The General Data Protection Regulation comes into effect on 25 May 2018 and will introduce a number of substantive changes to data protection laws across Europe. The changes are likely to be supplemented by new rules in relation to electronic marketing and online tracking.

The GDPR will require all organisations to review how they collect, hold and process personal information and how they communicate with individuals. Organisations will need to adopt new measures and update their internal processes to demonstrate their compliance with the GDPR. The new rules will be backed up by enhanced enforcement powers.

Changes include:

Consent

There is a new requirement for `clear affirmative action' and an end to pre-ticked boxes and bundled consents.

Transparency

Organisations must provide much more information to individuals.

Lawful Processing

There are stricter rules on processing data for new purposes.

New access rights

Greater rights are given to individuals, including rights of erasure, protection against profiling, and a right of data portability.

Privacy by design and default

Existing good practice recommendations must be hard-wired into day to day operations.

Breach notifications

New express obligations to notify privacy regulators and affected individuals in the event of certain data privacy breaches.

Accountability

Organisations will have to demonstrate compliance to regulators on an ongoing basis and maintain records.

Sanctions

The power for regulators to issue fines for up to 20m or 4% of worldwide turnover, (including substantial fines for administrative breaches).

How will this affect me?

Charities process large amounts of personal data not just in relation to donors, but also employees and volunteers, and also any service users. That information may be held on systems within a charity or processed by third parties, for example outsourced service providers or fundraising partners. Depending on the particular functions of the charity, the information held may include special categories of personal data, such as medical information, which are subject to stricter rules.

Many charities work together with other third-sector organisations, or public bodies, in order to provide their services. GDPR will change the rules on how these relationships are governed, and how risks and responsibilities are apportioned between parties.

The Information Commissioner has recently taken enforcement action against a number of charities in relation to the misuse of data in connection with fundraising activities. Charities should ensure that their fundraising activities are compliant with data protection and electronic marketing laws, including new rules on consent.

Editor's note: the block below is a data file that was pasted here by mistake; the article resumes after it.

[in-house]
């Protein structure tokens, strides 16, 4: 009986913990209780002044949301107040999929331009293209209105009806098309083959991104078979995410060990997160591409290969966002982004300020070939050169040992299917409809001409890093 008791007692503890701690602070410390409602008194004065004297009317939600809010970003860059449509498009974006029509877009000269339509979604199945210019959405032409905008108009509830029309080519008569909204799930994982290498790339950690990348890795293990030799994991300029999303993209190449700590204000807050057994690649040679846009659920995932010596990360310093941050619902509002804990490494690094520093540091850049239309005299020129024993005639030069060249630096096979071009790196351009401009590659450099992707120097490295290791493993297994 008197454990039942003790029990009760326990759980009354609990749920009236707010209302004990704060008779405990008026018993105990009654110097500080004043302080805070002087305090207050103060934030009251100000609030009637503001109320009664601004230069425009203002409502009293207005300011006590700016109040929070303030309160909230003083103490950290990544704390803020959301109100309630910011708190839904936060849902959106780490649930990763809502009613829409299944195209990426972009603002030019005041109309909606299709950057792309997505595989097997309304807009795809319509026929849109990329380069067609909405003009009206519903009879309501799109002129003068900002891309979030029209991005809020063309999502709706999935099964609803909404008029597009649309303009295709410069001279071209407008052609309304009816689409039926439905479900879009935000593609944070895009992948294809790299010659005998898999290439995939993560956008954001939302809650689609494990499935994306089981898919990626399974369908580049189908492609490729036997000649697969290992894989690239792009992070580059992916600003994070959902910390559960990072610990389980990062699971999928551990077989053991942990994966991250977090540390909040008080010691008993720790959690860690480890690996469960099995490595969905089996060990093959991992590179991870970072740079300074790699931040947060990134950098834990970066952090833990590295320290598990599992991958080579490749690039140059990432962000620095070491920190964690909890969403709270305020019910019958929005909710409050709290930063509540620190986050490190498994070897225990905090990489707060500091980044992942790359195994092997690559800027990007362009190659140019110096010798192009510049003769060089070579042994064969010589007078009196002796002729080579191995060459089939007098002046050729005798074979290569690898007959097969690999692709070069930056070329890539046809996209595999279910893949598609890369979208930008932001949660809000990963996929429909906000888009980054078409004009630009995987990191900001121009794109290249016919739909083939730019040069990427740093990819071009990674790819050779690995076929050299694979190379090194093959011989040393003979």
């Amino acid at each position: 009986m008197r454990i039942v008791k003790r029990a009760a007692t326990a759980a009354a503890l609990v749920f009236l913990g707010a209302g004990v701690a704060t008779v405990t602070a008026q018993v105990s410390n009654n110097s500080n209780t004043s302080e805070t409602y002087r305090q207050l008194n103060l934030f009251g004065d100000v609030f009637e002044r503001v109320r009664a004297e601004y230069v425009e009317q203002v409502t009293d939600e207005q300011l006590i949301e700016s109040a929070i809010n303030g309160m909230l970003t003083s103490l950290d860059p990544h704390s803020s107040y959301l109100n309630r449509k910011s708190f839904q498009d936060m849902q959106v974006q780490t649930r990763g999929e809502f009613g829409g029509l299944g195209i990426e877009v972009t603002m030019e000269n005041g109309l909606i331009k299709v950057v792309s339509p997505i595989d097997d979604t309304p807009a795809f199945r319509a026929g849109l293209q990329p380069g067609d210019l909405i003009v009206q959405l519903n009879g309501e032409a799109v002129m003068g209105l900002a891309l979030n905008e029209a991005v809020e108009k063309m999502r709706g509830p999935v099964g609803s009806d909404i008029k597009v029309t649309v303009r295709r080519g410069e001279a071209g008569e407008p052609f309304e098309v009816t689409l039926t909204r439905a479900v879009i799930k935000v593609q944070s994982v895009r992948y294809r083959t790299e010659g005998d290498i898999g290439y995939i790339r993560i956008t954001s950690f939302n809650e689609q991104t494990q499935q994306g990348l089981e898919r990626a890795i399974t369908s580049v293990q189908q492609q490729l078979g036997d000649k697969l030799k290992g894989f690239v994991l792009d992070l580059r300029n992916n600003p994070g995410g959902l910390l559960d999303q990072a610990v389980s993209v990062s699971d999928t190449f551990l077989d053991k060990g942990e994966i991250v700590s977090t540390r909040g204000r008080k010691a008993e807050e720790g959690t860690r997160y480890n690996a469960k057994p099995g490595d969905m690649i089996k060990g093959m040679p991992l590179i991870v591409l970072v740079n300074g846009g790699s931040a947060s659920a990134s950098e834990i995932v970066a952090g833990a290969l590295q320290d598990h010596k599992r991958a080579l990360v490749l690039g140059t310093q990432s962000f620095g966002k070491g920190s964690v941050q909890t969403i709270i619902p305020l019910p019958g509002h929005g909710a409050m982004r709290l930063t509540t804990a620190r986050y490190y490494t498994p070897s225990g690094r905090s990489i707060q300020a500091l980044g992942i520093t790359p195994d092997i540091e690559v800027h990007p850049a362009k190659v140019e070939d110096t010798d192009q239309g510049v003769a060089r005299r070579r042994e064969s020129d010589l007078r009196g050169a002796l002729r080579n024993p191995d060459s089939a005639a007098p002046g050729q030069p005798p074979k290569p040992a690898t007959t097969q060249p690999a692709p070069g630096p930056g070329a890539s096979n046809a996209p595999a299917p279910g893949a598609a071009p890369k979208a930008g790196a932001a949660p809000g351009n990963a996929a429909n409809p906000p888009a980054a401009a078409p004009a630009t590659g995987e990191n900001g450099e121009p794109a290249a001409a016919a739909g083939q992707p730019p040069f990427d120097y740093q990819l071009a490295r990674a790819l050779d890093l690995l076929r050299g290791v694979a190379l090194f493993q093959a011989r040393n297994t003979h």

Specific issues:

Data collection - do your privacy notices and processes for collecting personal information meet the new rules on transparency and consent?

Fundraising/marketing consent - do you obtain appropriate consent to send individuals electronic marketing? Are your existing consents acceptable?

Marketing lists - if you acquire marketing/fundraising data from third parties, are you confident that you have the right to use that information?

Policies and processes - have you reviewed your data policies and processes for allowing individuals to opt out of future marketing? Do you use email or online tracking or profiling?

Partnership working do you have a clear understanding of the nature of each partnership? Do you know what your role and responsibilities are in relation to handling of personal information?

Data security are your staff and volunteers provided with the tools to keep data secure?

Data retention - how long do you retain information? Do you have a data cleansing policy?

Third party agencies - if you use third parties to process personal information, have you reviewed your contracts with them to ensure that they contain appropriate controls on the use of your data?

Data sharing - if personal information is shared with third parties, is that being done on a fair, lawful and transparent basis and is the information sharing underpinned by an appropriate written contract?

What do I need to be doing?

  • Identify your team and plan your strategy for compliance.
  • Create an information asset register what personal information and where, why, how and with whom do you process it.
  • Review the legal basis for your data processing activities, particularly fundraising.
  • Review your data collection forms and privacy notices to ensure they meet the new requirements.
  • Review your processes and systems for dealing with data subjects rights.
  • Implement data governance policies and measures and training to ensure your organisation operates in
  • accordance with the requirements of the GDPR.
  • Review your arrangements with data processors and other third parties.
  • Ensure that new technology and systems are GDPR ready.